The tennis prodigy marches on. After beating her idol Venus Williams to announce herself to Wimbledon, the 15-year-old Cori "Coco" Gauff did something no one of her age has done in a generation: she reached the third round.
But mere progress does not do justice to her excellence. What she did with a victory over the seasoned Slovak Magdalena Rybarikova was demonstrate her win over Williams was no aberration. What we were seeing at the All England Club was the future.
Gauff is loving being here. That much had been obvious on the practice courts when she had been visibly star struck at finding herself playing alongside Roger Federer. She may be managed by his company, but this was the first time she had met him — and she could not conceal her delight at his words of encouragement.
But there was hint at her sudden change of status since that Monday victory over Williams as she left the courts. Two days ago she would have done so unnoticed. Now she was obliged to stop for selfies and autographs. And the applause that greeted her as she walked out on to a No1 court with the roof shut and the lights on was sizeable. A star has been born.
Her name, incidentally, is pronounced Goff, as in Darren Gough. Though the light-footed speed she moves around court immediately refutes any suggestion she might be related to the former England cricketer. Just to see her run with such grace across the grass was enough to make the most hardened cynic smile.
Here it was Rybarikova's misfortune to be cast as the spoil sport standing in the way of the fantasy. The Slovak generally does well at Wimbledon — she was a semi-finalist two years ago.
She has a fine serve and a nice backhand from the baseline. But Gauff did not so much see her off as swat her aside 6-3, 6-3. Having waited all day to play, the youngster was not hanging around once she finally made it on court.
Breaking her opponent in the sixth game, she barely relented, wrapping up the first set within half an hour.
With grade exams to be sat on her return to the US, her father, Corey, insists tennis takes second place to her education. But if she tackles exam papers with the same aplomb she sends a double-handed backhand down the line, she has little to fear from her studies.
Never mind the exams she is about to sit, one shot when she galloped to the net and sent a forehand fizzing into the vacant court out of Rybarikova's reach was worthy of a PhD.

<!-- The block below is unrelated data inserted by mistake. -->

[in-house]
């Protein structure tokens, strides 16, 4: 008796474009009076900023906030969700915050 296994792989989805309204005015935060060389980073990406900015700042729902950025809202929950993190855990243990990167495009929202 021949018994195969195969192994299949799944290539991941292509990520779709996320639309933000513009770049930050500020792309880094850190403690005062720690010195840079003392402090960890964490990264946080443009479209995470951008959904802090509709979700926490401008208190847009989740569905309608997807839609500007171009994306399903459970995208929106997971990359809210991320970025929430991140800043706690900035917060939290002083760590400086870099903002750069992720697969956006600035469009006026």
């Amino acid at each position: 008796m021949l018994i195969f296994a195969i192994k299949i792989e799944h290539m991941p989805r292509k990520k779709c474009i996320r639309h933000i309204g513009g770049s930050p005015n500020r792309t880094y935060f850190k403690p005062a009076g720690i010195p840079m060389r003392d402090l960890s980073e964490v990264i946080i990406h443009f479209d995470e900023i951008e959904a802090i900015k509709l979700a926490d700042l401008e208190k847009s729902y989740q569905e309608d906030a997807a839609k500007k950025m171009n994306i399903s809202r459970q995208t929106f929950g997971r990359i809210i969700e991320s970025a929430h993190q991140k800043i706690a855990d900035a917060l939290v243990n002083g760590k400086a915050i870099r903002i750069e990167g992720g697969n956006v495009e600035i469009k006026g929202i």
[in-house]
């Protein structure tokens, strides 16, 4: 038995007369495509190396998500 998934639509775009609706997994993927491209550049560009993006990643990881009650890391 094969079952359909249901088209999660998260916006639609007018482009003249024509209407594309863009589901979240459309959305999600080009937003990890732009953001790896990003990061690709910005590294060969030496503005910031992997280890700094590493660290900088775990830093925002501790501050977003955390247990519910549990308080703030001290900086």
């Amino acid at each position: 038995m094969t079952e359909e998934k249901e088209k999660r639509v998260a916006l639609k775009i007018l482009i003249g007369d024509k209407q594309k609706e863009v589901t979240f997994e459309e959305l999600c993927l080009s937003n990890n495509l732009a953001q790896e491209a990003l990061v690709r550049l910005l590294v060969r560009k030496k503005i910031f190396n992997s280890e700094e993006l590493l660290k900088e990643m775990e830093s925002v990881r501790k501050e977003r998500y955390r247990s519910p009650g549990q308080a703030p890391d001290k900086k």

Watching her is to witness poise and balance close to perfection.
When she did an impromptu splits after slipping on the baseline, there was no self-pity; she stood straight up, letting nothing detain her. We can only assume bookmakers have already closed the book on her one day winning the title here; they tend not to pay out on certainty.
And how the crowd loved her. There is nothing the Wimbledon regulars like better than watching history in the making. Good history at that: the only way to greet some of her shots was to chuckle at their audacity. Not that Rybarikova was laughing. There can't be much pleasure in losing to someone reckoned still a bit callow to be a contender in the junior competition.
Watched by Patrick Mouratoglou, Serena Williams' coach, who, like everyone in attendance, was nodding on in appreciation, she broke in the second game of the second set. And she has the temperament.
The very idea of cracking or crumbling under pressure seems entirely anathema. When Rybarikova pulled back to 30-all on one of her service games, she responded with a spitting ace right to the corner of the court.
Gauff then won the game with a fiery forehand winner, which she celebrated with a guttural roar of "c'mon" directed at her family in the crowd. And when Rybarikova thought she had produced a scorcher of her own with a hammered forehand smash in the fifth game of the second set, she merely sent it back past her for yet another winner.
Rybarikova played some pretty sharp tennis herself. One precision lob at the net was a thing of beauty. But standing up to history is a thankless task.
As she discovered in the ninth game of the second set when, after looking as if she might comfortably hold her serve, she found herself facing a whirlwind.
Gauff broke yet again to win within 80 minutes.
After brief celebratory bounces, she strode to the dressing room. She has more work to do.
- Telegraph Group Ltd